Let’s see if I get this right. We are simultaneously saints and sinners. Insofar as we are saints, the 10 commandments do not apply to us. Insofar as we are sinners, they do. So, they don’t apply to the “Christian”, but they do apply to me and you because we are not made perfect yet. Or, to rephrase, they don’t apply to the Christian because he is justified by the death of Christ, but they do apply to the Christian because he is still simultaneously a sinner. No?

    Don’t think I quite agree with the above argument, but I’ll wait for you to comment until I dig into it deeper. I just want to make sure I am following you (I think at least some of the argument previously was based on differing definitions/understandings, rather than actual disagreements—something very common in theological discussions).

    As for the tar, I’ll hold off because you’re expecting it too much. Nobody expects the Spanish Inquisition. 🙂

  2. Nemo,

    I love the C.S. Lewis quote!

    “… but they do apply to me and you because we are not made perfect yet. Or, to rephrase, they don’t apply to the Christian because he is justified by the death of Christ, but they do apply to the Christian because he is still simultaneously a sinner. No?”

    No. Almost though.

    Just the last line…”but they do apply to the Christian because he is simultaneously a sinner…”

    The Christian (the new man) is not a sinner. The sinner was killed off in your baptism (Romans 6) and the new man was raised. He nows lives by faith and is no longer under the dominion of the law.

    But that S.O.B. old Adam, still needs to toe the line!

    I see your point about expectations. Now I’m even more nervous! 😀

  3. Somehow I knew you were going to object to that last sentence. Ok, I hope this makes sense, and doesn’t take us too far off topic. I happen to believe that all doctrine interacts with all other doctrine, and nothing is in isolation. So, bear with me.

    The danger I see here is the shades of a somewhat Gnostic thinking. Now, if I may climb up on a soapbox for a minute (as a reaction to the accusations of Pelagianism that have been thrown around), similarity to a heresy is not inherently a killing point to a doctrine. After all, the heresies are branches off of orthodox Christianity, so naturally what is truth and what is heresy are going to resemble each other somewhat. The error of the heretics (generally speaking) is that they take a truth to a level that begins to conflict with other truth, and then proceed to ignore the conflicting truth. There are elements of truth in Pelagianism, but Pelagianism is not true. There are elements of truth in Gnosticism, but Gnosticism is not true. The same goes for Mormonism, or Islam.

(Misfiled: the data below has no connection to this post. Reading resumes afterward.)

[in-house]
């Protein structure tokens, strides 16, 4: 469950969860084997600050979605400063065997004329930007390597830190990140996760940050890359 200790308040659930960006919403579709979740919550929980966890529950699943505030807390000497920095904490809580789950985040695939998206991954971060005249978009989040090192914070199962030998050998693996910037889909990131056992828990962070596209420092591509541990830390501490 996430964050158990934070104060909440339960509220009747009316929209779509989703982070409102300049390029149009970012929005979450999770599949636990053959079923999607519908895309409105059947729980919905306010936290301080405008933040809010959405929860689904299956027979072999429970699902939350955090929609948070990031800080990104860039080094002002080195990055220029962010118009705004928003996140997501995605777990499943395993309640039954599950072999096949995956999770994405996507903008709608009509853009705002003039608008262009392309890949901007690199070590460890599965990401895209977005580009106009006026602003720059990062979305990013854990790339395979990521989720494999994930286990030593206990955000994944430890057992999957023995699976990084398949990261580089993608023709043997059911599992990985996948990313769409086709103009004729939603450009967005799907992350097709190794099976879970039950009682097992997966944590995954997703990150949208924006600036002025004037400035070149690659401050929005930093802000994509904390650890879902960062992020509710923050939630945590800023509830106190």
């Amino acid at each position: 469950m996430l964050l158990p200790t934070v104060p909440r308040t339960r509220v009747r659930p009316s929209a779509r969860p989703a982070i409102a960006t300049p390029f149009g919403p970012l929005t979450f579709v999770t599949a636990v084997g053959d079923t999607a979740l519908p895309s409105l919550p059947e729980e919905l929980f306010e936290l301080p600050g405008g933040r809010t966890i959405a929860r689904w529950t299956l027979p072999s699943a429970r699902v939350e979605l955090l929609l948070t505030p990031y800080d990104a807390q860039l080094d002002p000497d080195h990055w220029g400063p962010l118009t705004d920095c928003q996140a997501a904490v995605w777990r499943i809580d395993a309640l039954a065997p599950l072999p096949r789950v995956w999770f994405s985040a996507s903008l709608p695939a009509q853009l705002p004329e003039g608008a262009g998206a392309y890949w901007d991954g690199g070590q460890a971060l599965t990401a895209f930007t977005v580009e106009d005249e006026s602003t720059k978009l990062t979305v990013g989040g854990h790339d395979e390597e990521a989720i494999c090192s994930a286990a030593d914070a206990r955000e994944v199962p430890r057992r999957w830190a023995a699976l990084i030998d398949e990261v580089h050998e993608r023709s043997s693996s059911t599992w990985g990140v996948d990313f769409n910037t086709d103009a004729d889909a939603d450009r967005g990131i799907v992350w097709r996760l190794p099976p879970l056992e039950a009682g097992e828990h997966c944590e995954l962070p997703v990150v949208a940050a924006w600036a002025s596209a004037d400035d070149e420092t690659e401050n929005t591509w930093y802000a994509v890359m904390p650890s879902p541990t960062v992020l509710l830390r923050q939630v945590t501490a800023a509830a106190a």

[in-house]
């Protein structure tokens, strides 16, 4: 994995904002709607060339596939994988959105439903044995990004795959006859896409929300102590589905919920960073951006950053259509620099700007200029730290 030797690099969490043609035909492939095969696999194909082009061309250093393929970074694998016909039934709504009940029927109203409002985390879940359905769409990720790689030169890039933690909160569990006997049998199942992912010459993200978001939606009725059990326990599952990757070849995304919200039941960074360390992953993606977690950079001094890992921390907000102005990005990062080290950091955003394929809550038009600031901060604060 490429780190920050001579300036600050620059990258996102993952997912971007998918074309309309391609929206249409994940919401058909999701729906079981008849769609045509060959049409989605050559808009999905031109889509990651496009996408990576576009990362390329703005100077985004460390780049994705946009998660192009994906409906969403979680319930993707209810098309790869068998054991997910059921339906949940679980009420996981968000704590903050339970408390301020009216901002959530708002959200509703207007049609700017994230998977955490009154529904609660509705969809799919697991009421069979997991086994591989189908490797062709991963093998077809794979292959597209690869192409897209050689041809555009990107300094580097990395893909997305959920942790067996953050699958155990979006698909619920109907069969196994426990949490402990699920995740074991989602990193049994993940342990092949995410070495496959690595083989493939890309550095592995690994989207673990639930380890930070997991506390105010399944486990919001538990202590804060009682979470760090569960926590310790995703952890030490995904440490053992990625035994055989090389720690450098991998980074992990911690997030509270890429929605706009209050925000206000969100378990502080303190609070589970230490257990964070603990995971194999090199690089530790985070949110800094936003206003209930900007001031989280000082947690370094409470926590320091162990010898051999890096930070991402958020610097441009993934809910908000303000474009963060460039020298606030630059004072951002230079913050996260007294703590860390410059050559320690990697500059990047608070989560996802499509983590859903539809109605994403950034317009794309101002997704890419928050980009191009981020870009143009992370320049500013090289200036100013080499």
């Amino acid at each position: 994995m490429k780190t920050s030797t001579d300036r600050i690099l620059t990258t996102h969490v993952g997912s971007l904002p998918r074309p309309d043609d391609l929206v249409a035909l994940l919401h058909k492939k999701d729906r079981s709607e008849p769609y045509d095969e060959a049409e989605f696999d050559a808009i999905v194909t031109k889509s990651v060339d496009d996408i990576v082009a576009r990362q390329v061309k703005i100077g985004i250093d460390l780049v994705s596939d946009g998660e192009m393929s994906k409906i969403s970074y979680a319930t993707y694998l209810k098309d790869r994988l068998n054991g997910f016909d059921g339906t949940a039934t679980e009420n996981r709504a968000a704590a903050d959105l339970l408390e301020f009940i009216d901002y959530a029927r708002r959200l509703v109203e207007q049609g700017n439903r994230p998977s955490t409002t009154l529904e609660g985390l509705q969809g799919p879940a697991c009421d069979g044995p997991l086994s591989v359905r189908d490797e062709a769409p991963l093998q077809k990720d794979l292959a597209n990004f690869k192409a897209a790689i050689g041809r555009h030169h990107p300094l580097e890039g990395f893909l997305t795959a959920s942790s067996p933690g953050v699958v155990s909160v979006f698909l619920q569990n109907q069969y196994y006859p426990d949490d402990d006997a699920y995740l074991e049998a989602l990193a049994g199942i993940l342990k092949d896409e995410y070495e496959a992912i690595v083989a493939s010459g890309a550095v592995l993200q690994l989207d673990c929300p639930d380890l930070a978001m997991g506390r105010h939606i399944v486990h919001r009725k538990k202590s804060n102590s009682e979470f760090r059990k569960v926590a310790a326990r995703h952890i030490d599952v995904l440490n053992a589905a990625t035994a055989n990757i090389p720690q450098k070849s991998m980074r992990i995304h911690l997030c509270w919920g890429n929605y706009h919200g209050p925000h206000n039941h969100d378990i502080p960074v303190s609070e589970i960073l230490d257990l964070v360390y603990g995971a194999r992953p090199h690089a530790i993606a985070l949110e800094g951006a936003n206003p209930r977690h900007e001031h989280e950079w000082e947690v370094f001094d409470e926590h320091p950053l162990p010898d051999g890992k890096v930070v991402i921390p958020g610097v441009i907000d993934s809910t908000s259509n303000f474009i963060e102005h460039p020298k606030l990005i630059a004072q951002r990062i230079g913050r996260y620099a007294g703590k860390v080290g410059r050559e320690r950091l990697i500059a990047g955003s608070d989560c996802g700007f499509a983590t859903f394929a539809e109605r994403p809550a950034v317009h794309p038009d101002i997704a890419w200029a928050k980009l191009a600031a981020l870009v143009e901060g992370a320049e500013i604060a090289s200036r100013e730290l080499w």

Ok, end the soapbox. When I say that there are shades of Gnosticism in the above explanation, what I am referencing is the emphasis on the dualism. True, I am both redeemed, yet I continue to sin. No question there. However, I am not two persons, but one. As that one person, I can only serve one master.

    The danger I see in your explanation is a complacency with sin, an emphasis on the dualism to the point that you can say both that as a saint you are mastered by Christ, but as a sinner you are mastered by sin. I don’t this that this is what is meant by the “saint and sinner” doctrine. Paul writes: “In the same way, count yourselves dead to sin but alive to God in Christ Jesus….For sin shall not be your master, because you are not under law, but under grace.” (Romans 6:11-14) We are not under the law, thank God. But at the same time, sin shall not be our master.

    The cross is great, the cross is good, the cross is central and absolutely necessary. Thank God for the cross. But… (yes, I am adding a but to the cross, keep reading before you react, I am not going to say what you think I am) …but the cross is not the end. Christ rose again. Christ died, our sins are paid for, and divine wrath is directed away from us. “We were therefore buried with him through baptism into death,” sins are paid for. End of story? By no means. We were “buried with him in order that, just as Christ was raised from the dead through the glory of the Father, we too may live a new life.” (Romans 6:4)

    Keep preaching Christ, Steve. But be sure to preach Christ both crucified and risen.

    Now, what are the implications of the resurrection…?

  4. Correction: there should be an ellipsis between “buried with him” and “in order that” in the above quote from Romans. It should read “buried with him … in order that, just as Christ was raised from the dead through the glory of the Father, we too may live a new life.” (Romans 6:4)